Michael Azerrad’s Our Band Could Be Your Life
2016 marks the 15th year since [Michael] Azerrad’s seminal anthological survey of the ’80s underground punk and rock scenes was published. Despite its subject matter detailing the histories of 13 different bands, Our Band Could Be Your Life isn’t really a book about music at all. It’s a collection of stories about people creating amazing art out of sheer compulsion and love of the process. It’s a story of doing it yourself and helping others along the way. It’s a story about communities built, whole cloth, from the ground up to express like-minded ideas and lifestyle choices. Throughout the years, the spirit of that particular period has endured as a guiding light to thousands of bands for whom there is no place in the mainstream. And on the flip side, the enthusiasm of Azerrad the historian has inspired countless writers to dig deep and tell the tales of less-heralded musicians so that their art would receive its due.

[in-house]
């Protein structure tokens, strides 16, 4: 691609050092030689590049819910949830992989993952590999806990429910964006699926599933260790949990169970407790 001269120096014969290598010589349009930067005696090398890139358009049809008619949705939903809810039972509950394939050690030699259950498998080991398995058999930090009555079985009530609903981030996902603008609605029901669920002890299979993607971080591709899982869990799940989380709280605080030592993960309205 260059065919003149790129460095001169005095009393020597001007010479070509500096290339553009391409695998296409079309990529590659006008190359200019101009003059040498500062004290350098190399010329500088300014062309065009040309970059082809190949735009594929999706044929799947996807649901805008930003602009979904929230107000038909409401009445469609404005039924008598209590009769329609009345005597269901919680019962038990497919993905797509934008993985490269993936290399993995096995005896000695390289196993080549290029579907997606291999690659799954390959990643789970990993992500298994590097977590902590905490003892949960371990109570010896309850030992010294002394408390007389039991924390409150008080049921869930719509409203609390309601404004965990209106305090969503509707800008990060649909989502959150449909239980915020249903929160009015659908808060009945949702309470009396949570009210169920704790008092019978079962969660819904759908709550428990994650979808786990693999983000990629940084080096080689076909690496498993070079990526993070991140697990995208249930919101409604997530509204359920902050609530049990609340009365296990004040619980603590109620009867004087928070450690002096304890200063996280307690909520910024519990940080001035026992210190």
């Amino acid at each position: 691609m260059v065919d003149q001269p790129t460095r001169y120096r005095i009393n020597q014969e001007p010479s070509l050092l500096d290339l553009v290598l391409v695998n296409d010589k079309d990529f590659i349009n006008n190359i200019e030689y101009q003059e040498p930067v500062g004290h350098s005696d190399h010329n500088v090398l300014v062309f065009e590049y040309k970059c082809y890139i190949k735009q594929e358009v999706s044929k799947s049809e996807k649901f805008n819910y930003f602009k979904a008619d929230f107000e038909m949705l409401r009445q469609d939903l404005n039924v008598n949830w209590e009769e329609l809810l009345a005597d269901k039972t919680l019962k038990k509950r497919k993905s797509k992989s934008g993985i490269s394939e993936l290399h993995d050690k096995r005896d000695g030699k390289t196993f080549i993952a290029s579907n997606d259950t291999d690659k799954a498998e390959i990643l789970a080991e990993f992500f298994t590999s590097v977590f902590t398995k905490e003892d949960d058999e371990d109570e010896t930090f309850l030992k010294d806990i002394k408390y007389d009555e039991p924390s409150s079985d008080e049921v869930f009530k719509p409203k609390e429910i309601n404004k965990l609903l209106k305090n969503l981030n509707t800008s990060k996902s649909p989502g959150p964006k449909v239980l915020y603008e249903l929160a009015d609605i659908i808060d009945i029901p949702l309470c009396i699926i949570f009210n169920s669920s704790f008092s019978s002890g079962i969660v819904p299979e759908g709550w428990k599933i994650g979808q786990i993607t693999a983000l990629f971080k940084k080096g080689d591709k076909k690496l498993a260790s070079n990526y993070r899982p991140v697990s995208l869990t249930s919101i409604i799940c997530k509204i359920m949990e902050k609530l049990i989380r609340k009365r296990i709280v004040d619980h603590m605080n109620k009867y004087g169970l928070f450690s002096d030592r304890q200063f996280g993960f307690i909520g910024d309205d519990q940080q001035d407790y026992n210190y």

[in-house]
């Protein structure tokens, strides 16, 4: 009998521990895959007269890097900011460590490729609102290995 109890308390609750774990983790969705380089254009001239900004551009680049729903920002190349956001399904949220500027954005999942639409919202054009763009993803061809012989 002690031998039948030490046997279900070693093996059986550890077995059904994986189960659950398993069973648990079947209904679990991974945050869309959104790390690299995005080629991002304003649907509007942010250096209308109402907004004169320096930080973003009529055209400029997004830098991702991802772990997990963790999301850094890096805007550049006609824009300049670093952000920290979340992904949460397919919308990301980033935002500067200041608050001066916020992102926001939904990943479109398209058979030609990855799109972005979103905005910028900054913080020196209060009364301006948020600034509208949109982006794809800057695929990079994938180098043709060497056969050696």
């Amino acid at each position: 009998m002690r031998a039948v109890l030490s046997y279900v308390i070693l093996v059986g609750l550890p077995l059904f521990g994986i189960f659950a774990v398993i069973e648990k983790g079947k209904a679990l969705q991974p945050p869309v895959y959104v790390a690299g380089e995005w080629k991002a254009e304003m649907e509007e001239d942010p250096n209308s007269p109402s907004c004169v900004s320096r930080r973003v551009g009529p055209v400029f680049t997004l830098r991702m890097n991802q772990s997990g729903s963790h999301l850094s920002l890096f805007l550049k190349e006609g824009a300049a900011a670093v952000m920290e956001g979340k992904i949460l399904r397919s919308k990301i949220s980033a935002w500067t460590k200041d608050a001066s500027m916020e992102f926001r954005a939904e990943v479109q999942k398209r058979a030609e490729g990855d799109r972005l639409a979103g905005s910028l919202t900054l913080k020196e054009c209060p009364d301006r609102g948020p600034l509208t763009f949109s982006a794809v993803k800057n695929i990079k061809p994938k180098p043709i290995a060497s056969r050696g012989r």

Michael Azerrad: "The epigram for Our Band Could Be Your Life comes from William Blake: ‘I must create my own system, lest I be enslaved by another man’s.’ All of the bands in the book were creating their own system.
“The spirit of DIY wasn’t just critical to the success of that community. It was an entire way of life. You didn’t have to be a huge rock star; you just had to do well enough to continue doing what you wanted to do. It wasn’t about hitting the jackpot, it was about sustainability. That was a revolutionary, or at least heretical, idea—especially in a culture that valued getting rich even more than it already had. This idea could apply not just to music but to just about anything—that’s why the book is called Our Band Could Be Your Life.”
I’m not alone in naming Our Band Could Be Your Life one of my favorite music history books. I know that’s in part because I was immersed at the time (as a fan) in the scene it documents. I’m not sure how much enjoyment one could get out of it if unfamiliar with the bands or distanced from the period, but I’d like to think it remains entertaining with many great lessons for those struggling with the art vs. making a living conundrum. Of course there were independent, DIY scenes before the ’80s, but it’s special how the community and interconnectedness of the labels and bands at this time created a modest and lasting ethos. You can see fingerprints all over the independent creative industries today, and not just in music.